A Driving Test
February 4, 2016 2 Comments
As part of an elaborate procedure of hiring, corporates test a candidates personality. This is a dive into the inner being, to see hidden personality traits, create a picture and then try to match this personality with the corporates profile. There is a wish, that within this uncertain and complex procedure, some success is achieved in getting the right personality match.
Over the years I have seen this develop into a very complicated exercise, with hours of online questioning. Myself and the Engro Foods Management Committee (MC) went through just such testing sometime ago, to ensure that the next MC member can be tested for fit and thus make it a successful entry.
Over the years, most managers are still left with a nagging feeling. Where are these tests coming from? Who is designing them? How do we know they reach the correct conclusions? These have been designed for other cultures, do they really fit here? Many times it is simply a case of conflict. Reason and intuition is saying something and the tests are saying different things. Who to believe? Personally, my best results have come based on intuition and some judgement, rather than depending on physchometrics. So the jury is still out, on whether this works and the preferred route. Maybe, it should be a combination, but which is the dominant influence on a hiring decision? Psychometrics or a judgement call.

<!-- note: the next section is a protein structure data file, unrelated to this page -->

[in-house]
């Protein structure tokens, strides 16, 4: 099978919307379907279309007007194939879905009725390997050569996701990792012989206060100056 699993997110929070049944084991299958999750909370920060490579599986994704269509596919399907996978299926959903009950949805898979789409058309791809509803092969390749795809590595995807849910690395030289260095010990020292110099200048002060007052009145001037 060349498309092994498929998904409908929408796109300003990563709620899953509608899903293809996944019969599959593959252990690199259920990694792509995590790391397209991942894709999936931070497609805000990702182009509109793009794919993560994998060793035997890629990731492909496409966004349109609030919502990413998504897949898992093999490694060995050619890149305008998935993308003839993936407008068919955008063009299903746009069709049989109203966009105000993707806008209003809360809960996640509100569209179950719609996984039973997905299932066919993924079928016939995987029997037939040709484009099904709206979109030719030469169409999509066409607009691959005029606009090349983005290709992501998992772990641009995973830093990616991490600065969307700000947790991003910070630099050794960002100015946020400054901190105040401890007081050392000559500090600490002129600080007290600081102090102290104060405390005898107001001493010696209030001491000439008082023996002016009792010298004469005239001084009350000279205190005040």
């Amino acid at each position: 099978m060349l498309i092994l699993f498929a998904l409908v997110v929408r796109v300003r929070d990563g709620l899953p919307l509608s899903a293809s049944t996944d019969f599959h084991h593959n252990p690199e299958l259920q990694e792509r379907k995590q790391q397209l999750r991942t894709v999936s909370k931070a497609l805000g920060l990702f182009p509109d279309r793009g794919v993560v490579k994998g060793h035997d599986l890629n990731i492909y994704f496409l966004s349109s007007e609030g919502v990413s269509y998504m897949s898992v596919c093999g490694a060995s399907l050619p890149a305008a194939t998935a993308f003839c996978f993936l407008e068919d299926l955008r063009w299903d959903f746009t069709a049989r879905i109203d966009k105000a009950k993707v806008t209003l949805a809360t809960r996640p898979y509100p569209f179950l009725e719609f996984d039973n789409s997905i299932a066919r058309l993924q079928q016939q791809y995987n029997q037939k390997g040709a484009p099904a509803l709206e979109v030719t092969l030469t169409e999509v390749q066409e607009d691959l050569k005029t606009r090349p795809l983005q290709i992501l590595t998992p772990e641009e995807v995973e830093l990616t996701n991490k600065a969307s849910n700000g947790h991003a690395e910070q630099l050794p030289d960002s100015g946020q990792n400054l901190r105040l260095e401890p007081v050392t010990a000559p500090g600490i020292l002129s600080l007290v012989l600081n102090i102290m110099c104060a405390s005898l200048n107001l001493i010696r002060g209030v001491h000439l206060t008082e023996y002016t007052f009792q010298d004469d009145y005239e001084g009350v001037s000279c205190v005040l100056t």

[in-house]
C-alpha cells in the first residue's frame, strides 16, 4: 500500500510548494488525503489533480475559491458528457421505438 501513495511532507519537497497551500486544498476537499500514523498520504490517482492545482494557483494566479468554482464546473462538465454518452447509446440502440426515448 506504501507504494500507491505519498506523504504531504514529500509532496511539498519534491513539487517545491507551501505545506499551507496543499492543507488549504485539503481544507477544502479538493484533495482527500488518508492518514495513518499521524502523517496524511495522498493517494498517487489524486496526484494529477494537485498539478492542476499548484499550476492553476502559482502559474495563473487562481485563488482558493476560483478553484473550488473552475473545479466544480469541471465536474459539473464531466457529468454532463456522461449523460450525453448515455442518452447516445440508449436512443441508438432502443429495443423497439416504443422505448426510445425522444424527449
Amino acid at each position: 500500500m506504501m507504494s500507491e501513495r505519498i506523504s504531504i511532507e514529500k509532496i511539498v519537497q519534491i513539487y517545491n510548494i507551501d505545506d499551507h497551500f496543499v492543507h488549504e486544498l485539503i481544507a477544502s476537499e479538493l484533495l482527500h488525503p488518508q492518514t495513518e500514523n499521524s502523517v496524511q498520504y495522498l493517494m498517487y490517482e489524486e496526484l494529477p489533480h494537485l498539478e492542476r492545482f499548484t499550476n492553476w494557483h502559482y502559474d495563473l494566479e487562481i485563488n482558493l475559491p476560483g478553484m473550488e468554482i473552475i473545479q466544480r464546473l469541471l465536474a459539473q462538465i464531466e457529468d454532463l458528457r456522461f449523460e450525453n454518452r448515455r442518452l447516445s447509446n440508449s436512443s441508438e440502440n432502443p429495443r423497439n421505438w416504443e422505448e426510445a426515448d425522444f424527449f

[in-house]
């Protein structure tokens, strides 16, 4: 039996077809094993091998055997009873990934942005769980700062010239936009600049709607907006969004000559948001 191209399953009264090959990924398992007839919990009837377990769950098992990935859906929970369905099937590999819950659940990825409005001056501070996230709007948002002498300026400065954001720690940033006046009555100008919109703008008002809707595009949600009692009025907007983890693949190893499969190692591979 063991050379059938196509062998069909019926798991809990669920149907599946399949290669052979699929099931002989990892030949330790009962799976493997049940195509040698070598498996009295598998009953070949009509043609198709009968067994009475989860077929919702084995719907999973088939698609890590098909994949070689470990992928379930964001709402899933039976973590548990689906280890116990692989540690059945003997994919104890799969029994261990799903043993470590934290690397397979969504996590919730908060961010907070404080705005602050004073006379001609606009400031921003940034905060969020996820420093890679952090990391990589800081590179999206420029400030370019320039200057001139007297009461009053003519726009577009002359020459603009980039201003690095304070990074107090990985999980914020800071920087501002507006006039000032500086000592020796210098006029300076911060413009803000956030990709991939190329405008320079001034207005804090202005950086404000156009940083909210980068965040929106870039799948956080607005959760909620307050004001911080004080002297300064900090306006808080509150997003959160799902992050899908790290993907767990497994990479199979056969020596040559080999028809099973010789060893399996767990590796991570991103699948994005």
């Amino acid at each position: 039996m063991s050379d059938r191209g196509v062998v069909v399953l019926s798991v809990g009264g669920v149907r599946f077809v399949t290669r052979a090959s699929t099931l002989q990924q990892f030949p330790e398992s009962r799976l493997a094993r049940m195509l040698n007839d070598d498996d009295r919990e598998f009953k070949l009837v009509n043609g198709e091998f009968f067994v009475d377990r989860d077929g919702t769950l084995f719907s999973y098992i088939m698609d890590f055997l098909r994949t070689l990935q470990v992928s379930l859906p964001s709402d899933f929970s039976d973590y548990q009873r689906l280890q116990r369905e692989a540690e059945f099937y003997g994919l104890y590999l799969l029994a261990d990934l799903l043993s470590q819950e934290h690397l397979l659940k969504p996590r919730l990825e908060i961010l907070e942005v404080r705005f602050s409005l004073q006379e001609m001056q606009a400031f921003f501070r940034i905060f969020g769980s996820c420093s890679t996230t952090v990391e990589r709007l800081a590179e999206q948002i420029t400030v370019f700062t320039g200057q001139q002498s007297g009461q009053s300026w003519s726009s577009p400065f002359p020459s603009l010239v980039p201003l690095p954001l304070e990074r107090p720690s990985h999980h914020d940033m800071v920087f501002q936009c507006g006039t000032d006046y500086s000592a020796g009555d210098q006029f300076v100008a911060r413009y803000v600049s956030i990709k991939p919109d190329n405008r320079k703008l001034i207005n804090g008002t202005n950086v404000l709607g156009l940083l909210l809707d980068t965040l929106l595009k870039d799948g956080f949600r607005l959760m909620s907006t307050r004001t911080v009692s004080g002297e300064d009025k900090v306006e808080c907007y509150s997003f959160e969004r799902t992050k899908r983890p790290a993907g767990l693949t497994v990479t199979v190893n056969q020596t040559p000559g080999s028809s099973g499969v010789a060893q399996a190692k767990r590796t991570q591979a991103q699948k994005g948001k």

Now this might sound wacky, but bear with me. I have reached a conclusion, that as part of a hiring procedure, candidates who can drive, should be taken on the road and asked to drive for a time period. A Driving Test! Often, I have found, real personality traits are revealed under driving stress. Sometimes, one is really surprised. A mild mannered individual can turn out to be an aggressive, in the face, rude and abusive driver.
So following on from the above train of thought, I have carried this a bit further. While observing people drive, certain traits are revealed. These I have listed below, to show the appropriateness of my recommendation.
A mild mannered driver, under stress, will tend to be a calm manager, little impulse action and much serenity.
A decisive driver will apply similar decisions in a managerial role and will not dither and lose confidence. The reverse will be true for an indecisive driver.
An aggressive and pushy driver, will most likely take the same attitude into his job and also treat others in the same way at work.
Those drivers who follow all the driving rules, will tend to manage by the book and be strong in process and less so in human connect.
A risky driver can tend to risk himself and others in his surrounding. They might well apply similar behaviour at work and can tend towards taking risks which may or may not be appropriate. Similarly, a person who is a safety first and risk-less driver might be a very careful manager, who then will only take safe decisions.
The above is not a catch all list and there must be many other individual facets which could be monitored. These are better looked at by HR experts for appropriateness.
The above might sound way out of the box, but it is my feeling that if proper research and work is done on the above thought, we should be able to go a long way in revealing the personality profile of a candidate and then doing related work to match these traits to our organisational fit.
Something for HR experts and CEOs to chew on, for improvement in the hiring process.